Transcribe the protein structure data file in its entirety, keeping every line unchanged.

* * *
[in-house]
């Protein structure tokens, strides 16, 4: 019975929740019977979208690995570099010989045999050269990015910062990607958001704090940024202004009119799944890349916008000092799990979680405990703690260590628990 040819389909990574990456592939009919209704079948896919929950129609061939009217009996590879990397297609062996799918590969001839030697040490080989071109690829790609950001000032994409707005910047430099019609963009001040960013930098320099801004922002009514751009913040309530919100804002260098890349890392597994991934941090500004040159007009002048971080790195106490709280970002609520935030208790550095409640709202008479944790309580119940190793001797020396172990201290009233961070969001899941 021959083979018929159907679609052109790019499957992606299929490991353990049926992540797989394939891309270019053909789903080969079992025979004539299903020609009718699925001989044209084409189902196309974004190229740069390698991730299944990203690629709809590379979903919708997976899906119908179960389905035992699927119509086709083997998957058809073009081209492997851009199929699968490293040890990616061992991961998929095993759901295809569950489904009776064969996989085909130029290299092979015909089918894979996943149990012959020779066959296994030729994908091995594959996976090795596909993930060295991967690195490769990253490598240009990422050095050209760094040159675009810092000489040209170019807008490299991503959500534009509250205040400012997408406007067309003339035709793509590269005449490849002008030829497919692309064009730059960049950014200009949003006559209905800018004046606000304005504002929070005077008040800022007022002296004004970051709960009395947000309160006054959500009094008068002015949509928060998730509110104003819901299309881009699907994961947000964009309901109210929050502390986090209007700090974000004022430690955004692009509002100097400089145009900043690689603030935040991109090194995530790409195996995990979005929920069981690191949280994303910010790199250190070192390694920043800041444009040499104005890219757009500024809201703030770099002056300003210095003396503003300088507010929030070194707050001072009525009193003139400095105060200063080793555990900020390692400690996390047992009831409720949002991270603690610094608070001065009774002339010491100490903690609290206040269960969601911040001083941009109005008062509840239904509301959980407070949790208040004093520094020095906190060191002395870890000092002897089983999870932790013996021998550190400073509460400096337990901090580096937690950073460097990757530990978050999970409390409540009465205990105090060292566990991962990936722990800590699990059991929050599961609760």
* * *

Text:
[in-house]
């Protein structure tokens, strides 16, 4: 019975929740019977979208690995570099010989045999050269990015910062990607958001704090940024202004009119799944890349916008000092799990979680405990703690260590628990 040819389909990574990456592939009919209704079948896919929950129609061939009217009996590879990397297609062996799918590969001839030697040490080989071109690829790609950001000032994409707005910047430099019609963009001040960013930098320099801004922002009514751009913040309530919100804002260098890349890392597994991934941090500004040159007009002048971080790195106490709280970002609520935030208790550095409640709202008479944790309580119940190793001797020396172990201290009233961070969001899941 021959083979018929159907679609052109790019499957992606299929490991353990049926992540797989394939891309270019053909789903080969079992025979004539299903020609009718699925001989044209084409189902196309974004190229740069390698991730299944990203690629709809590379979903919708997976899906119908179960389905035992699927119509086709083997998957058809073009081209492997851009199929699968490293040890990616061992991961998929095993759901295809569950489904009776064969996989085909130029290299092979015909089918894979996943149990012959020779066959296994030729994908091995594959996976090795596909993930060295991967690195490769990253490598240009990422050095050209760094040159675009810092000489040209170019807008490299991503959500534009509250205040400012997408406007067309003339035709793509590269005449490849002008030829497919692309064009730059960049950014200009949003006559209905800018004046606000304005504002929070005077008040800022007022002296004004970051709960009395947000309160006054959500009094008068002015949509928060998730509110104003819901299309881009699907994961947000964009309901109210929050502390986090209007700090974000004022430690955004692009509002100097400089145009900043690689603030935040991109090194995530790409195996995990979005929920069981690191949280994303910010790199250190070192390694920043800041444009040499104005890219757009500024809201703030770099002056300003210095003396503003300088507010929030070194707050001072009525009193003139400095105060200063080793555990900020390692400690996390047992009831409720949002991270603690610094608070001065009774002339010491100490903690609290206040269960969601911040001083941009109005008062509840239904509301959980407070949790208040004093520094020095906190060191002395870890000092002897089983999870932790013996021998550190400073509460400096337990901090580096937690950073460097990757530990978050999970409390409540009465205990105090060292566990991962990936722990800590699990059991929050599961609760």